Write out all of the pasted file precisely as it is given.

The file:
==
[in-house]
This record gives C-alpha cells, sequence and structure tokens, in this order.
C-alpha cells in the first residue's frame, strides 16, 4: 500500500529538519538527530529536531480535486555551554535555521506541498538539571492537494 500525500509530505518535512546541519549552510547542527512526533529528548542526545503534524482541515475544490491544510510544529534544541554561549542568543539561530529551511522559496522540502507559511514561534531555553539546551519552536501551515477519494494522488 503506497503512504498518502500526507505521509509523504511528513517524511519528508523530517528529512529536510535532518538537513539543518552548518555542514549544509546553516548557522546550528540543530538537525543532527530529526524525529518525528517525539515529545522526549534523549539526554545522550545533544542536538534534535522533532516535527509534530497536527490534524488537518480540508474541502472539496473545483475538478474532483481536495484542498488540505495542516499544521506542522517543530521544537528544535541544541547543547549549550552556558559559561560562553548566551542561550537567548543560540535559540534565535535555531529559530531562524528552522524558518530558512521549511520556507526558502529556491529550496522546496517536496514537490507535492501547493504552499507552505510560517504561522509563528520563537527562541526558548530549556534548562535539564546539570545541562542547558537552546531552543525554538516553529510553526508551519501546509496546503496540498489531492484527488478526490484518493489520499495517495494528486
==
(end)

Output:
[in-house]
This record gives C-alpha cells, sequence and structure tokens, in this order.
C-alpha cells in the first residue's frame, strides 16, 4: 500500500529538519538527530529536531480535486555551554535555521506541498538539571492537494 500525500509530505518535512546541519549552510547542527512526533529528548542526545503534524482541515475544490491544510510544529534544541554561549542568543539561530529551511522559496522540502507559511514561534531555553539546551519552536501551515477519494494522488 503506497503512504498518502500526507505521509509523504511528513517524511519528508523530517528529512529536510535532518538537513539543518552548518555542514549544509546553516548557522546550528540543530538537525543532527530529526524525529518525528517525539515529545522526549534523549539526554545522550545533544542536538534534535522533532516535527509534530497536527490534524488537518480540508474541502472539496473545483475538478474532483481536495484542498488540505495542516499544521506542522517543530521544537528544535541544541547543547549549550552556558559559561560562553548566551542561550537567548543560540535559540534565535535555531529559530531562524528552522524558518530558512521549511520556507526558502529556491529550496522546496517536496514537490507535492501547493504552499507552505510560517504561522509563528520563537527562541526558548530549556534548562535539564546539570545541562542547558537552546531552543525554538516553529510553526508551519501546509496546503496540498489531492484527488478526490484518493489520499495517495494528486